Sunday, February 20, 2011

The Punter And The Quarterback

To use a football analogy you've got a punter and a quarterback.  The punter runs on the field, kicks the ball quickly and hopes that his teammates make the tackle on the return so he doesn't have to get his uniform dirty.  The quarterback is determined to take his team to victory.  He is not afraid to put everything on the line to do it.   If he has to scramble, he won't be sliding to avoid getting tackled.  He is all in to win.

The punter-President Barack Obama.  The quarterback-House Budget Chairman Paul Ryan.

Evan Thomas is a columnist for Newsweek who is known to lean pretty far to the left.  He once referred to Barack Obama this way, "I mean in a way Obama's standing above the country, above-above the world, he's sort of God".  I guess that the President has come back to earth to hear Thomas now.
His State of the Union was a profile in cowardice. His budget is a profile in cowardice. I hope there’s a secret plan he has here to come forward to lead us, but he hasn’t shown it yet.
This is what the liberal Washington Post said in an editorial about the President's budget.
THE PRESIDENT PUNTED. Having been given the chance, the cover and the push by the fiscal commission he created to take bold steps to raise revenue and curb entitlement spending, President Obama, in his fiscal 2012 budget proposal, chose instead to duck. 
His own guys are calling him the punter.

Let's look at the quarterback.  The Wall Street Journal's Paul Gigot interviewed Paul Ryan this past weekend in a piece called "Ryan's Charge Up Entitlement Hill".  It is worth reading in full but here are a few of the highlights.
Has the president ever called him to talk? "Never once," he says, notwithstanding Mr. Obama's many public statements that he wants "aggressive" conversations with Republicans, especially Mr. Ryan. "He keeps saying that," says the Wisconsin native, but "they don't talk to us. It just doesn't really happen. I don't know what else to say." 
The President has not spoken with the House Budget Chairman even once despite the fact that we are going to run a $1.65 billion deficit this year, the government runs out of money on March 4 based on the current continuing resolution and the debt ceiling limit will be reached in a month or so after that?

What's the White House political calculation behind its budget? "The fiscal strategy is to hang on to all the government we've grown, and hopefully rhetoric will get us through the moment. It strikes me as a posture or position to keep the gains of the last two years in place—the bump up in discretionary spending, the creation of these new entitlements—to lock in their gains, bank their wins, and then hang on through the rest of this year. And they believe they have the flourishing rhetorical skills to navigate the politics in the meantime," Mr. Ryan says. 
In other words, this is a "rope-a- dope" strategy designed to try to kick the can down the road and hope the Republicans show leadership.  At that time the Democratic attack machine kicks in decrying the evil Republicans who want grandma and grandpa to eat dog food.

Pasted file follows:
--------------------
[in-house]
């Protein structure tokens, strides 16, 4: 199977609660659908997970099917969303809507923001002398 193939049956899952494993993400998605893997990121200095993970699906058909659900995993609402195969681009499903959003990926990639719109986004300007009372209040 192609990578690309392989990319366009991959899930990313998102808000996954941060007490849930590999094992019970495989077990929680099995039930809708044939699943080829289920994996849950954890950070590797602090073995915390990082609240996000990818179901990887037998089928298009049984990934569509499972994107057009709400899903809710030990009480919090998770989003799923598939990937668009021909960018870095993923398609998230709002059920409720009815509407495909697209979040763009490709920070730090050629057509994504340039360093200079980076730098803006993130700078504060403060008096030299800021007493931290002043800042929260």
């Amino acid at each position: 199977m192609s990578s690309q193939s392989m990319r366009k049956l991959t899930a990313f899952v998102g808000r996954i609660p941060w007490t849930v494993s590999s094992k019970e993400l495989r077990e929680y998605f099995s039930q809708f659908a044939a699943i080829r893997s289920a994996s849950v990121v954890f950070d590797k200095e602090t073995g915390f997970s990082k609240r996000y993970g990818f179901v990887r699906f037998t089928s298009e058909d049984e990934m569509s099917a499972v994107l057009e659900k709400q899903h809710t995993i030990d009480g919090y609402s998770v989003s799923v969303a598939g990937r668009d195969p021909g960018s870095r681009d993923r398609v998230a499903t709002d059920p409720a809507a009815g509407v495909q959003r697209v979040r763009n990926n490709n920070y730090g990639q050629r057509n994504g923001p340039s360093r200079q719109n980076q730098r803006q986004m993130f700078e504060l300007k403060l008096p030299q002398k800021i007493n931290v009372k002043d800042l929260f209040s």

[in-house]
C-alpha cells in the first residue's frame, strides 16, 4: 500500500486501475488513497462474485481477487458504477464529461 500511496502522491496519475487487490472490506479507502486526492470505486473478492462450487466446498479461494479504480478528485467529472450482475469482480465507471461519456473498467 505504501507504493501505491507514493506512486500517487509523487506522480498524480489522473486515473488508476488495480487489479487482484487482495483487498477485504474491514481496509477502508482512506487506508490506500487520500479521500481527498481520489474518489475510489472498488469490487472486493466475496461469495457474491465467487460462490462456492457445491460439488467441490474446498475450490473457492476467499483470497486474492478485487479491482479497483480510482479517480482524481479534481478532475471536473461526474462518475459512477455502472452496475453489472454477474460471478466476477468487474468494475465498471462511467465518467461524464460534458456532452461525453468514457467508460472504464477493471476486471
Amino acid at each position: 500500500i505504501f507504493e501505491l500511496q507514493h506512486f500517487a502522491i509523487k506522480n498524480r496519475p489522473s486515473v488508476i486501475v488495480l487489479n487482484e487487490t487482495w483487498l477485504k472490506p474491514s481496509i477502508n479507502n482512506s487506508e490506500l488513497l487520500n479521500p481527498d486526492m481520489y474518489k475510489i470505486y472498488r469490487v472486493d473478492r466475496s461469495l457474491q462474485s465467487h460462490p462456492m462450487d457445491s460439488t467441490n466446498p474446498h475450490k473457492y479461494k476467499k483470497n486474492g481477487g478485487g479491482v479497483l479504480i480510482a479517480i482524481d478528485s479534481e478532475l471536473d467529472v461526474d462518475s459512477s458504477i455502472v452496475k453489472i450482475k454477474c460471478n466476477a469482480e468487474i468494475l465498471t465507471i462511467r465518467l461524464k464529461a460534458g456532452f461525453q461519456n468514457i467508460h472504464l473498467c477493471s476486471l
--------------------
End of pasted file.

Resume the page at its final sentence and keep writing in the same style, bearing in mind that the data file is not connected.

Could Republicans be walking into a political trap?  "That's what everybody says, but I don't really spend much time thinking about it because I don't really care. . . . All the political people tell us this. Even the Democrats tell us this. That it's a trap, it's rope-a-dope. . . . It doesn't matter," he says.
"The way I look at things is if you want to be good at this kind of job, you have to be willing to lose it. Number two, the times require this. And number three, if you don't believe in your principles, and applying those principles, then what's the point?" He mentions limited government and economic freedom. "I believe these are the best solutions. I believe they will result in growth and opportunity for the country." 
It is interesting that at this critical juncture about our nation's fiscal future, two Republicans from Wisconsin, Paul Ryan and Governor Scott Walker, are center stage.  Wisconsin has not voted for a Republican in a Presidential election since 1984.   It is also interesting that the Wisconsin state song lyrics are as follows (compliments of Bill Kristol of The Weekly Standard):

On, Wisconsin! On, Wisconsin!
Grand old Badger State!
We, your loyal sons and daughters,
Hail thee, good and great.
On, Wisconsin! On, Wisconsin!
Champion of the right,
"Forward", our motto,
God will give thee might!
How can you top those words?  Champion. Forward. God.  There is no mention of a Hail Mary but the quarterback is trying to pull this one off before we get that desperate. We look pretty good at the quarterback position with Ryan.  I am still not sure about the punter.  He might be better suited to basketball.  However, there are no free throws in this league.

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